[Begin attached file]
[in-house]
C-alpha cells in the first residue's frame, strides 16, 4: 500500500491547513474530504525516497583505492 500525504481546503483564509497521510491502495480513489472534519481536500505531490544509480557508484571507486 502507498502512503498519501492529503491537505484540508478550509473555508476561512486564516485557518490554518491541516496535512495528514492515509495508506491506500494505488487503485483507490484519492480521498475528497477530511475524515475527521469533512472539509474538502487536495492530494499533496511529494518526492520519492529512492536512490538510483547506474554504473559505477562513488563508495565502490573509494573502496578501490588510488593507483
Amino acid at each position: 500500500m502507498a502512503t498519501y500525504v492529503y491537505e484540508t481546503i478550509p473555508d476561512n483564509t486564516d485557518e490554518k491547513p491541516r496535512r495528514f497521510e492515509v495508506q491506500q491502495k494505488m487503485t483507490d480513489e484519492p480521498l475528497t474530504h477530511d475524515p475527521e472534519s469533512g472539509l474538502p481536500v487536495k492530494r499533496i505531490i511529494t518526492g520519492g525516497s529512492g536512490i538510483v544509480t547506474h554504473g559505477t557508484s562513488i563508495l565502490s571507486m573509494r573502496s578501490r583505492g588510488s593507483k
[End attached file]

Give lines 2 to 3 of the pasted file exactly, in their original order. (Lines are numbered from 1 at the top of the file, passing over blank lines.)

C-alpha cells in the first residue's frame, strides 16, 4: 500500500491547513474530504525516497583505492 500525504481546503483564509497521510491502495480513489472534519481536500505531490544509480557508484571507486 502507498502512503498519501492529503491537505484540508478550509473555508476561512486564516485557518490554518491541516496535512495528514492515509495508506491506500494505488487503485483507490484519492480521498475528497477530511475524515475527521469533512472539509474538502487536495492530494499533496511529494518526492520519492529512492536512490538510483547506474554504473559505477562513488563508495565502490573509494573502496578501490588510488593507483
Amino acid at each position: 500500500m502507498a502512503t498519501y500525504v492529503y491537505e484540508t481546503i478550509p473555508d476561512n483564509t486564516d485557518e490554518k491547513p491541516r496535512r495528514f497521510e492515509v495508506q491506500q491502495k494505488m487503485t483507490d480513489e484519492p480521498l475528497t474530504h477530511d475524515p475527521e472534519s469533512g472539509l474538502p481536500v487536495k492530494r499533496i505531490i511529494t518526492g520519492g525516497s529512492g536512490i538510483v544509480t547506474h554504473g559505477t557508484s562513488i563508495l565502490s571507486m573509494r573502496s578501490r583505492g588510488s593507483k